How to Maximize Your Computer’s Internet Connection Speed

[ This is a guest post by  Spencer Hogg from the BroadbandExpert.Com ]

In order to get the best from your high speed internet connection and maintain the highest speed, you first need to know just how good your connection is by performing an online speed test. Data transfer speeds vary with distance from the server, so try a few different locations to get a good average; this will establish a baseline with which to compare later speed tests.

It is a good idea to compare the results of the speed test to what your ISP states on your high speed internet service contract. While the speeds advertised by ISPs tend to be best case scenarios, a large difference in speed could indicate problems on the ISP side.

Physical connection problems increase data packet loss, slowing your internet connection by forcing it to request the same data more than once; double check all coax connections are tight.

Once the quality of the connection has been checked, there are several steps to optimize your PC and how it uses the connection.


Regular system maintenance will not only keep your PC running efficiently, it will help maximize the speed of the internet connection. Data transfer speeds have increased so much since the days of dial-up that any problems with your computer can manifest as slower than expected internet connection, as the hardware and software struggle to keep up. Regular registry error checks, disk cleanup and defragmentation help to keep system performance at its best, but if your computer is over 5 years old it may be time to consider an upgrade.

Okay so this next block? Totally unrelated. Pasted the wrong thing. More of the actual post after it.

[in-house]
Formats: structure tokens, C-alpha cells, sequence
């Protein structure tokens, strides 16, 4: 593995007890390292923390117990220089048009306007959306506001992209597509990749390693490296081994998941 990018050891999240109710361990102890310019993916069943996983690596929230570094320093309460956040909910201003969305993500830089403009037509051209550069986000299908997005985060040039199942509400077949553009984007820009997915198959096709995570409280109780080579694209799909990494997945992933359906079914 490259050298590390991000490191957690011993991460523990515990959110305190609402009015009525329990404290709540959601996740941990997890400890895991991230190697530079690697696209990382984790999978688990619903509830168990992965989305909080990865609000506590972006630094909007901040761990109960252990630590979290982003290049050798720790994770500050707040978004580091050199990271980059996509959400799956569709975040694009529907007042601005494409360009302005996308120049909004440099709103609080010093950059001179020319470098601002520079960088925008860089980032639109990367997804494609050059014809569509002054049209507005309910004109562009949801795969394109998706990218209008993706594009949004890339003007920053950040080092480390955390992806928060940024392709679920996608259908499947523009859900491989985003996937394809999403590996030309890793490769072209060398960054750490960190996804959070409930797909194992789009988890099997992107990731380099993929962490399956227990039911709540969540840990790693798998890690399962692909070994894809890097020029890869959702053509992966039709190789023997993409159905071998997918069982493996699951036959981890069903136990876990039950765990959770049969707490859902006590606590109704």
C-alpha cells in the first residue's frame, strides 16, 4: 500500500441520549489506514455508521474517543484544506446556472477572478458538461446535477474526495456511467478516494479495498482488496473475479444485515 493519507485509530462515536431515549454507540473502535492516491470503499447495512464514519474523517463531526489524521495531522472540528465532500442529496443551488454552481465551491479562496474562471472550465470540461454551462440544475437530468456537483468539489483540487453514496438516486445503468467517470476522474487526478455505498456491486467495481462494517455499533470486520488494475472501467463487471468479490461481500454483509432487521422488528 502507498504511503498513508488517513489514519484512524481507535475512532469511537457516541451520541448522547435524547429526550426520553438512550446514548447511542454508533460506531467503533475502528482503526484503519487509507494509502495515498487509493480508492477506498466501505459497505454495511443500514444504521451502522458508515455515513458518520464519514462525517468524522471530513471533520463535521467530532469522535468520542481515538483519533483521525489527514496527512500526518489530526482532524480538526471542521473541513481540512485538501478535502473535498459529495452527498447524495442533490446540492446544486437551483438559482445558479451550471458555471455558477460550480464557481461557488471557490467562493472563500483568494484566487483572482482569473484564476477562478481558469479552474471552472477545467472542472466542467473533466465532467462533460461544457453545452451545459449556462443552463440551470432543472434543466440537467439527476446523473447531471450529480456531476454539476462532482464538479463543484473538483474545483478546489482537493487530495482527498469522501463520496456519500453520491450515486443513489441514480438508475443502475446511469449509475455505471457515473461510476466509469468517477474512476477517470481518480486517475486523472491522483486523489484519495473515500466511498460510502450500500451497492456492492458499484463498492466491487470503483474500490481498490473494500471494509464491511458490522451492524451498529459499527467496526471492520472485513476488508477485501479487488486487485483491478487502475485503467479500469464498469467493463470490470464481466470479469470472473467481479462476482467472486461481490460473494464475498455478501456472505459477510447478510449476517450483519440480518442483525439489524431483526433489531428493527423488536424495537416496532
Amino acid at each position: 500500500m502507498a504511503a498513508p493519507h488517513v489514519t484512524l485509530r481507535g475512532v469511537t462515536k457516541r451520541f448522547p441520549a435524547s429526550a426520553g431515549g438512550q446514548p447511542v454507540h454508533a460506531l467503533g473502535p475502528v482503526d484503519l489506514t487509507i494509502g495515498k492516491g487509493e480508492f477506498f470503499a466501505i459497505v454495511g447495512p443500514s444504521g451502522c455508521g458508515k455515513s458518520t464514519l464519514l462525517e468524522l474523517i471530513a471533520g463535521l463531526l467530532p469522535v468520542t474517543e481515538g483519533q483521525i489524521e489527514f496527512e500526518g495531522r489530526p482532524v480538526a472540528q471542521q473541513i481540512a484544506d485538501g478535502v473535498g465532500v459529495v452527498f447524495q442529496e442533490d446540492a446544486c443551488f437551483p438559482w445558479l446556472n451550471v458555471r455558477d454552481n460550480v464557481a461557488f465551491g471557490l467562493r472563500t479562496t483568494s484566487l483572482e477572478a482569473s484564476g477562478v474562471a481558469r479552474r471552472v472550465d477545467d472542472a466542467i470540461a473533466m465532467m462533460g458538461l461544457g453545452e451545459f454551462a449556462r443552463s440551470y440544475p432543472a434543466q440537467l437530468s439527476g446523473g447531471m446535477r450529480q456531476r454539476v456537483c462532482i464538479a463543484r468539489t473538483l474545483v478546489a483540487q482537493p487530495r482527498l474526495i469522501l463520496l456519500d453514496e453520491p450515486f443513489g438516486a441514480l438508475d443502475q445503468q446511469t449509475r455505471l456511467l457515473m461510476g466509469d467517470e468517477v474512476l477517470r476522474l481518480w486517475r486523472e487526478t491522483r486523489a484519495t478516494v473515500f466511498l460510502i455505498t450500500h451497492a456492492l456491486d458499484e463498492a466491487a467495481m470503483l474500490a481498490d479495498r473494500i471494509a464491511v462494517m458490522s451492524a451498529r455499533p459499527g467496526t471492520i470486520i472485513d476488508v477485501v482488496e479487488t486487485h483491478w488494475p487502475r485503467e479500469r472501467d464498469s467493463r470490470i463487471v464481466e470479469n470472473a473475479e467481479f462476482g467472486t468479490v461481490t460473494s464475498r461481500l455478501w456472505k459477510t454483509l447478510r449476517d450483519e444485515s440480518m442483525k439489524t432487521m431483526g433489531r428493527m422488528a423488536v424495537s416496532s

Double check the amount of RAM and hard drive space available. A computer may have a super fast processor but without adequate RAM, or with an overly full hard drive limiting virtual memory, the internet connection will suffer. Closing unused programs help to keep RAM free to be used by your internet browser while RAM management programs can also be useful to monitor RAM usage.

Unexpected bandwidth usage can slow your connection. Programs running in the background may be using bandwidth to check for and download updates or, in the case of viruses and Trojans, transmit other information to a remote computer. Software companies often have programs add themselves to those loaded at start-up, and in many cases this is completely unnecessary. Check your start-up programs and reduce the list to the bare minimum. Doing so will not only reduce the number of programs using bandwidth without you knowing, but also improve computer start-up speed and keep as much RAM free as possible. Set your antivirus program to update and scan when you aren’t using the computer; the same can be done with disk defragmentation. Note that real-time antivirus programs can slow a high speed internet connection considerably, but are a necessary evil. Most major antivirus software manufacturers offer free trials, so consider trying several different antivirus programs to see which works best with your system.